Battling Fatigue in Medical School

March 1, 2014

Battling Fatigue in Medical School

Many students in their undergraduates studies have pull a few all-nighters in order to finish their study cram session or complete that mid-term research paper.  However, once you find yourself admitted to medical school, your schedule and the energy required to make it through your studies and duties can drive even the most enthusiastic medical student to fatigue and exhaustion.  Let’s review some signs of fatigue and what you can do to battle and conquer this tiring feeling.

Signs of Fatigue:

Sometimes we when are tired, it’s hard to pay attention and be mindful of our own behavior.  However, pause right now, and do a quick self check-in to see if you might be suffering from fatigue:

  1. Are you feeling more irritable than usual?
  2. Do you find yourself dozing off at inappropriate times?
  3. Are you feeling restless and unable to stay still?
  4. Are you relying on your go-to caffeine source more than usual?
  5. Does your mind wander more often than usual?
  6. Have you gotten less than the daily recommended amount of sleep (8 hours) for more than two weeks?

If you find yourself answering YES to these questions, and you cannot identify a specific source for why you’ve answered YES, then you Pre medical and volunteer programs in Thailandmight be suffering from fatigue.

How to Combat a Severe Case of Sleepiness

Medical schools have known for years that the grueling schedule of medical training has been problematic for many an aspiring doctor. They have implemented special programs and regulations to ensure that medical students are taking care of their sleep health.  In addition to the supports available at your medical school, consider these tips to ensure you’re getting enough rest:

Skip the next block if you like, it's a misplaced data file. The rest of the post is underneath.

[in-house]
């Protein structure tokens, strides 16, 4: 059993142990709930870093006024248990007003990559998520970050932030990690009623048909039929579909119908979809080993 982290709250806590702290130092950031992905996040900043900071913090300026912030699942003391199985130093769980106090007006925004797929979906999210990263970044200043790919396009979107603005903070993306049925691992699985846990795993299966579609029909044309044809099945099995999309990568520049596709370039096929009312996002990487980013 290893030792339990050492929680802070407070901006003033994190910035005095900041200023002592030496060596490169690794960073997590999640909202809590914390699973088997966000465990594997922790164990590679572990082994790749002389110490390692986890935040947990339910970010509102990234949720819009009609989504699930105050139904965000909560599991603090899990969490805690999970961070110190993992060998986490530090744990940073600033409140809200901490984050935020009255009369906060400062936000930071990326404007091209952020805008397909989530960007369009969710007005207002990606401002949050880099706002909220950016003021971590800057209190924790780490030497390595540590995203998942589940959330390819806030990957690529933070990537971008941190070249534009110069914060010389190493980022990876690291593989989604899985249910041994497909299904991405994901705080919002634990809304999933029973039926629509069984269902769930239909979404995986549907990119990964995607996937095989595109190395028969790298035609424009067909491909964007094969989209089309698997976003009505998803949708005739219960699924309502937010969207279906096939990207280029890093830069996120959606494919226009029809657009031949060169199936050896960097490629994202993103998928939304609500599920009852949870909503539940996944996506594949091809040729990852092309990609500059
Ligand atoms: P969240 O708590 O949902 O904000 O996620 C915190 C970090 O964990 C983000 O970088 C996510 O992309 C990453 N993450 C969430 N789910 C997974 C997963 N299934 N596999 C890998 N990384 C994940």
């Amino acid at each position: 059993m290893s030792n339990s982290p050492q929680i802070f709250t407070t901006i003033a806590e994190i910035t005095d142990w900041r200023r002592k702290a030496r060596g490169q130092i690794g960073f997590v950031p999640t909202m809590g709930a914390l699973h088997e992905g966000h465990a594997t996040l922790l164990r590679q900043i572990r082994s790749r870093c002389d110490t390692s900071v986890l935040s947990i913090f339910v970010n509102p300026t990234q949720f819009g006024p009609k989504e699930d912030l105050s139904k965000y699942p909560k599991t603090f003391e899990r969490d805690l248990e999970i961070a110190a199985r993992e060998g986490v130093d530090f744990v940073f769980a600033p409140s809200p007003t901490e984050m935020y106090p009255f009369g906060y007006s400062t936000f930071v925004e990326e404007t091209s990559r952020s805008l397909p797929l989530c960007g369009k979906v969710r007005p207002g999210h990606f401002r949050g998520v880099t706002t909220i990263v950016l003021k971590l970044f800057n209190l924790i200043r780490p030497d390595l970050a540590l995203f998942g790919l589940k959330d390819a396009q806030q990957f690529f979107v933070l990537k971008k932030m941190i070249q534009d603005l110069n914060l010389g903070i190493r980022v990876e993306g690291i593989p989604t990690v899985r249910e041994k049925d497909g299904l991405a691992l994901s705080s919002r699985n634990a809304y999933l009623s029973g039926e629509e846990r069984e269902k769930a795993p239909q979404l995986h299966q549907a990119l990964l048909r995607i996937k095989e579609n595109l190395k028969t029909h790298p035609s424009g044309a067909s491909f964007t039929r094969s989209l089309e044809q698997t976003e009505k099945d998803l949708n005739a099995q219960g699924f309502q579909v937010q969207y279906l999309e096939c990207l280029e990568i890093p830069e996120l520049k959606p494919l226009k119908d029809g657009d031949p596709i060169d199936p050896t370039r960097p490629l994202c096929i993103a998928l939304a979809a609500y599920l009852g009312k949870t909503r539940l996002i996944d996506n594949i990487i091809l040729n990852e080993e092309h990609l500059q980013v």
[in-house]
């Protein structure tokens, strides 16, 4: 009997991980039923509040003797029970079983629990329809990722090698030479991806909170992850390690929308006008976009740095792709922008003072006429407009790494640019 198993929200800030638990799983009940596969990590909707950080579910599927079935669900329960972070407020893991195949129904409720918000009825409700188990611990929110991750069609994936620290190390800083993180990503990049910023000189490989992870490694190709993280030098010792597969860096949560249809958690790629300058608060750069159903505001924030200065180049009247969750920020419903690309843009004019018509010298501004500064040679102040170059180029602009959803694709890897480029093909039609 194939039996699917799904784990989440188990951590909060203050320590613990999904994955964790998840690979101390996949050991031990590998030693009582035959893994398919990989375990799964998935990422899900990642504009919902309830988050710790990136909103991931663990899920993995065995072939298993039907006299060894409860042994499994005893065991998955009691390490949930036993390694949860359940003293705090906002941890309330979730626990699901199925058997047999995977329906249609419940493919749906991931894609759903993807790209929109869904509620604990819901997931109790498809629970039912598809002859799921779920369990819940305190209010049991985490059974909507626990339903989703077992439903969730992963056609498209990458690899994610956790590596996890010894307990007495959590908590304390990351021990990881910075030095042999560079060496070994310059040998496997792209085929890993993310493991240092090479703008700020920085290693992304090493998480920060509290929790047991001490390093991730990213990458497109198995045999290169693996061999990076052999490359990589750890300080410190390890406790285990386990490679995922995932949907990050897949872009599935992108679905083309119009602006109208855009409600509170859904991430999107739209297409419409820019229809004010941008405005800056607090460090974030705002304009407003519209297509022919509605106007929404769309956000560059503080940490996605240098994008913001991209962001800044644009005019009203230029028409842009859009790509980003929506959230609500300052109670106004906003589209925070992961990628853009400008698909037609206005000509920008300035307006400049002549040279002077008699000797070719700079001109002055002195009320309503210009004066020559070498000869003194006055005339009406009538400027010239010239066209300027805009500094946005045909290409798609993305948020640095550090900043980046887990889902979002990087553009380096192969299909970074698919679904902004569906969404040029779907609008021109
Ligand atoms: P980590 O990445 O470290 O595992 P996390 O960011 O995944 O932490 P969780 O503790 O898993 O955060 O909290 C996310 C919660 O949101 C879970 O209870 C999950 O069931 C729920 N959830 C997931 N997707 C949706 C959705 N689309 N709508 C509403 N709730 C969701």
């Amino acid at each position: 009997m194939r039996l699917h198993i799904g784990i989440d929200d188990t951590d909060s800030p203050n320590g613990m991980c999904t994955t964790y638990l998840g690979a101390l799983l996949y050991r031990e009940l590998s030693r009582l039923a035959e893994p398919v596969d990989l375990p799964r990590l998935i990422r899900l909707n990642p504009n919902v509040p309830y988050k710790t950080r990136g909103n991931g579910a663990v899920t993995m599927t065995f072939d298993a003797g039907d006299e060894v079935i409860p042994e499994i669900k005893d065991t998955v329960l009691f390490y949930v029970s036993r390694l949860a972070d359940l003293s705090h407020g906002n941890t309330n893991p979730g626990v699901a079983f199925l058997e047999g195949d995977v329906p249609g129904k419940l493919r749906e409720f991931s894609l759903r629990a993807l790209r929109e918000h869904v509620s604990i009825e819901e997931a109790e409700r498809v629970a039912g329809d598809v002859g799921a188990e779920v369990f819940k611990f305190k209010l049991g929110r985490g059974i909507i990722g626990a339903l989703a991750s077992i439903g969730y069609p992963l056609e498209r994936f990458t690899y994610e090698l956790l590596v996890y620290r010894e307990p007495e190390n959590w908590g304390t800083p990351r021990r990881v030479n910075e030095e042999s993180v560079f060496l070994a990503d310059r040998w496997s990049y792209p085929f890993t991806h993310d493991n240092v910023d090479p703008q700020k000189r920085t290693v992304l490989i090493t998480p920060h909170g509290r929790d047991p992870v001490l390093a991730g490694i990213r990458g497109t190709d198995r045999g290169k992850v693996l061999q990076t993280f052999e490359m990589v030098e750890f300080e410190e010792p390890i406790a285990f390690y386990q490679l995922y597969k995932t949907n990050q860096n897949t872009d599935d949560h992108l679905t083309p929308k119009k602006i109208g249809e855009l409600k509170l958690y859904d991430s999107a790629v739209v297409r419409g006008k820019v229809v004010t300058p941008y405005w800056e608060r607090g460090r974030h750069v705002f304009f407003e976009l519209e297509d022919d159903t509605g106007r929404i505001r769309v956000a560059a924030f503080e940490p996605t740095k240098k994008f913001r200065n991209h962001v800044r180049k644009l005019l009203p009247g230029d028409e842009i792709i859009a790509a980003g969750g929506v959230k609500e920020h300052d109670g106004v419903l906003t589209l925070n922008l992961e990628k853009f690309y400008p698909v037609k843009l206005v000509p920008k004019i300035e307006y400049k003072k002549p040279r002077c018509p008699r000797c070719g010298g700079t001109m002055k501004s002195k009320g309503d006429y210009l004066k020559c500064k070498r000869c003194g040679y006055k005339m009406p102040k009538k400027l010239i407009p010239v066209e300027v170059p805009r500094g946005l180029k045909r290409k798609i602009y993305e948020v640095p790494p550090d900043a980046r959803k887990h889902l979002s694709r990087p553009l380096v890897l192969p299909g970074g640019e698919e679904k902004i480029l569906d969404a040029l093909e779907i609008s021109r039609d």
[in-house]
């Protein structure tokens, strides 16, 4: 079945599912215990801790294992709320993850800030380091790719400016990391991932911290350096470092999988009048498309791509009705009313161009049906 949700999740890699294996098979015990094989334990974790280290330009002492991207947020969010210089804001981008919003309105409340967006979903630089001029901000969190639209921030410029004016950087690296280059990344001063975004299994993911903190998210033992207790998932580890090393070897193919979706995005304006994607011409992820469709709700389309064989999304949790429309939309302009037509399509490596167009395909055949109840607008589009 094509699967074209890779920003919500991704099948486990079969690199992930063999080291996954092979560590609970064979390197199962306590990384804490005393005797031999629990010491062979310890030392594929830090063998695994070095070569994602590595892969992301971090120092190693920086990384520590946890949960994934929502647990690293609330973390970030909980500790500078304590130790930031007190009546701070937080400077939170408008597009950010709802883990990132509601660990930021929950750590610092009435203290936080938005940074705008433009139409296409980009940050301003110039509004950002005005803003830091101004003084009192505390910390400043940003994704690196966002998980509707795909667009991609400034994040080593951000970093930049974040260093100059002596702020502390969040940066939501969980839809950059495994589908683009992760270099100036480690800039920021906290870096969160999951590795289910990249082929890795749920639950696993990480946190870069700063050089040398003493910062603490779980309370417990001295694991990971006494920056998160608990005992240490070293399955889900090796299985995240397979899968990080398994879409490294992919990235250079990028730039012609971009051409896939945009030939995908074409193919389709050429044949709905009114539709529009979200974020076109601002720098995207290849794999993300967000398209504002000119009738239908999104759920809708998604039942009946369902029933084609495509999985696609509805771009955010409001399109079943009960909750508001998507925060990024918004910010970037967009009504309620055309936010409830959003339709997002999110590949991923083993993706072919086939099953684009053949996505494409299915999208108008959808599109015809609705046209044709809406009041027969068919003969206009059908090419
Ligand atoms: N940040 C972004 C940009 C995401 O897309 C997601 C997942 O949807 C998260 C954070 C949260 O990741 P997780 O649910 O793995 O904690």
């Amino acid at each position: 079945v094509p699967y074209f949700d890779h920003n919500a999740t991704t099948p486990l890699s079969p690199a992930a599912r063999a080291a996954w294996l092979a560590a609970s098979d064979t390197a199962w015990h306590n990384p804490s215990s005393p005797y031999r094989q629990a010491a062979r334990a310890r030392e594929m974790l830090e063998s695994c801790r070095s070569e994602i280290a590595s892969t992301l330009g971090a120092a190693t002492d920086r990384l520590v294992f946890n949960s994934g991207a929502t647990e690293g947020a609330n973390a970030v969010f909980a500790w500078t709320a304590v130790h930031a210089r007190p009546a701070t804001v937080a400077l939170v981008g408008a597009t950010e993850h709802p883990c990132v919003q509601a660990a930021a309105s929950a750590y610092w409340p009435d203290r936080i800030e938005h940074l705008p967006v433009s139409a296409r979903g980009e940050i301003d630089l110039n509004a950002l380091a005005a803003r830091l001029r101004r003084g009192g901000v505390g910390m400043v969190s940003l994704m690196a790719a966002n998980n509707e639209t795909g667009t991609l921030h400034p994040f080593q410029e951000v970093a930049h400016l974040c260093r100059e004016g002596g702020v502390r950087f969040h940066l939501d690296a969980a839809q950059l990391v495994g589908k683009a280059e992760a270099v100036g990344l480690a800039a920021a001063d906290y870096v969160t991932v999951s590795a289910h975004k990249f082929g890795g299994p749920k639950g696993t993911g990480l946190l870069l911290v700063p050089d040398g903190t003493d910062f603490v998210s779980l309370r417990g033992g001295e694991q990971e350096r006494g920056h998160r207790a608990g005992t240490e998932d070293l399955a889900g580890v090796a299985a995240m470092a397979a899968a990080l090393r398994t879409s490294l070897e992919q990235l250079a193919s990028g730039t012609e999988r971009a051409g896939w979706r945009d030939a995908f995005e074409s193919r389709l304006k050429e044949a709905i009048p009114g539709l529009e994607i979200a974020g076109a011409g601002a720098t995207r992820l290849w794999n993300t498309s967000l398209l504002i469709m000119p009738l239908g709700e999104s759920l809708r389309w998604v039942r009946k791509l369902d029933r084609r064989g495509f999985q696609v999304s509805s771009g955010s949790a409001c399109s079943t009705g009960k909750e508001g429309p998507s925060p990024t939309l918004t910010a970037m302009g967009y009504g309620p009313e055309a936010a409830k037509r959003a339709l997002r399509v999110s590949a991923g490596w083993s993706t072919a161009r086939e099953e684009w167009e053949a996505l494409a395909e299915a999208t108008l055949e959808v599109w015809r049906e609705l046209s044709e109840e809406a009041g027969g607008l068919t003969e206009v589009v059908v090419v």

1. Purposefully build sleep time into your schedule.  You’ve mapped out your class schedule, reading schedule, and study schedule.  Sleep time is no less important, for it ensures that your performance during these learning times is optimal.  Put sleep on your schedule and stick to meeting that appointment.  It’s one you don’t want to miss.
  2. Watch those naps. Naps are tricky. When strategically planned, they can serve to energize and refresh you. When not planned, you may wake up feeling jet-lagged and even more tired than before.  Because your body’s sleep cycle requires a certain amount of sleep to feel rested, waking up in the middle of a cycle can actually harm your sleep patterns.  Do your research, and experiment a few times on finding the right nap time and nap length to beat your fatigue.  When in doubt, seek out the experts at your medical school to assist you in the process.
  3. Energizing food is critical.  Though it’s tempting to drink more caffeine when your fatigue kicks in, head for your refrigerator or pantry instead.  Keep it stocked with energizing foods, and allow nature to fight your fatigue battles. Foods such as yogurt, nuts, citrus fruits, and lean meats will provide you with a protein boost that will sustain you in a way that caffeine does not. You can still enjoy a cup or two of coffee, but vary your diet to include these brain boosters too.

You don’t want to spend your medical school training in a cloud of sleepiness, so if you’re feeling overtaken by fatigue, take the time to slow down and assess your health.  Your body, classmates, and patients will thank you for it. — Post by Madelaine Kingsbury.